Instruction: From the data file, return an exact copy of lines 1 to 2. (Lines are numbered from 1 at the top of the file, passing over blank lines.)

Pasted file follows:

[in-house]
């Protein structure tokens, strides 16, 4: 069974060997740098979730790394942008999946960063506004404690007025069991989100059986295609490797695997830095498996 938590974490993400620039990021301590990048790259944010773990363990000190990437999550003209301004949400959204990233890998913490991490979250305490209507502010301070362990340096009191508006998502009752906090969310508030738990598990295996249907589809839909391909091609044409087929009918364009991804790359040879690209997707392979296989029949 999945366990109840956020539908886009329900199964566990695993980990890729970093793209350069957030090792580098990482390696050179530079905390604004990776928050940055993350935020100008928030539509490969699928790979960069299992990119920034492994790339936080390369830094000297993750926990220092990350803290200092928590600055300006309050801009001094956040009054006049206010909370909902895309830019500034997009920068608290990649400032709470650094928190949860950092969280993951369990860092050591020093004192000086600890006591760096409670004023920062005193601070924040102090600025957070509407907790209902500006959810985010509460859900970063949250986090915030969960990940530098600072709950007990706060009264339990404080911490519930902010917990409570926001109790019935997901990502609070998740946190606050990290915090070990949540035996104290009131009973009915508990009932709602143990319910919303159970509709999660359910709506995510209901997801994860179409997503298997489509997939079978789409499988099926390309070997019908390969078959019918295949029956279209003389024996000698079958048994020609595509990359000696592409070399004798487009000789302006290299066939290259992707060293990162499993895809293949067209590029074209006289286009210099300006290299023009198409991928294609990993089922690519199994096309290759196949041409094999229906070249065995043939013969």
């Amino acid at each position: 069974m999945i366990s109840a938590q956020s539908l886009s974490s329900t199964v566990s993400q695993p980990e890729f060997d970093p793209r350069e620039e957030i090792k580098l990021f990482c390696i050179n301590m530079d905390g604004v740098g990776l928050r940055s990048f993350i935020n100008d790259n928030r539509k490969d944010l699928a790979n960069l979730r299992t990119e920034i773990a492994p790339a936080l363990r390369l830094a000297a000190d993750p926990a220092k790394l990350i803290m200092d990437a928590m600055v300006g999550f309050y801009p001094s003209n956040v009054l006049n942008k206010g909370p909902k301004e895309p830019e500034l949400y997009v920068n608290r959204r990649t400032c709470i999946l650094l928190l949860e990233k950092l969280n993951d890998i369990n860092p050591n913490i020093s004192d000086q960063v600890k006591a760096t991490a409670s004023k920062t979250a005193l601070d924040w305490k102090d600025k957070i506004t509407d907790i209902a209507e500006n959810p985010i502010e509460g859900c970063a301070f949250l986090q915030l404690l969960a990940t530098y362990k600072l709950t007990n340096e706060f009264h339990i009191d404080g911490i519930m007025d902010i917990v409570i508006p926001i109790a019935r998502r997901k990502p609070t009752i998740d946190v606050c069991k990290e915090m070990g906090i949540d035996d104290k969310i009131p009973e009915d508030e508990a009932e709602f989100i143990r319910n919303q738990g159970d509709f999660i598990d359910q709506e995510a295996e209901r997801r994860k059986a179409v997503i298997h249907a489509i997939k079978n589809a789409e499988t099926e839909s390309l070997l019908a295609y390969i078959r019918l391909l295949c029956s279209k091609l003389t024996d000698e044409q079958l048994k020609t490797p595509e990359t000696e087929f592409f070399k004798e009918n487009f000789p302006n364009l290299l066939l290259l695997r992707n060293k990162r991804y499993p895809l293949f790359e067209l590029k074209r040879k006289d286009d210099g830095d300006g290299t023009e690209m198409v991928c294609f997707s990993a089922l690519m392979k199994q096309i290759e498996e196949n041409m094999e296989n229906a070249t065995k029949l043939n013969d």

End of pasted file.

[in-house]
């Protein structure tokens, strides 16, 4: 069974060997740098979730790394942008999946960063506004404690007025069991989100059986295609490797695997830095498996 938590974490993400620039990021301590990048790259944010773990363990000190990437999550003209301004949400959204990233890998913490991490979250305490209507502010301070362990340096009191508006998502009752906090969310508030738990598990295996249907589809839909391909091609044409087929009918364009991804790359040879690209997707392979296989029949 999945366990109840956020539908886009329900199964566990695993980990890729970093793209350069957030090792580098990482390696050179530079905390604004990776928050940055993350935020100008928030539509490969699928790979960069299992990119920034492994790339936080390369830094000297993750926990220092990350803290200092928590600055300006309050801009001094956040009054006049206010909370909902895309830019500034997009920068608290990649400032709470650094928190949860950092969280993951369990860092050591020093004192000086600890006591760096409670004023920062005193601070924040102090600025957070509407907790209902500006959810985010509460859900970063949250986090915030969960990940530098600072709950007990706060009264339990404080911490519930902010917990409570926001109790019935997901990502609070998740946190606050990290915090070990949540035996104290009131009973009915508990009932709602143990319910919303159970509709999660359910709506995510209901997801994860179409997503298997489509997939079978789409499988099926390309070997019908390969078959019918295949029956279209003389024996000698079958048994020609595509990359000696592409070399004798487009000789302006290299066939290259992707060293990162499993895809293949067209590029074209006289286009210099300006290299023009198409991928294609990993089922690519199994096309290759196949041409094999229906070249065995043939013969």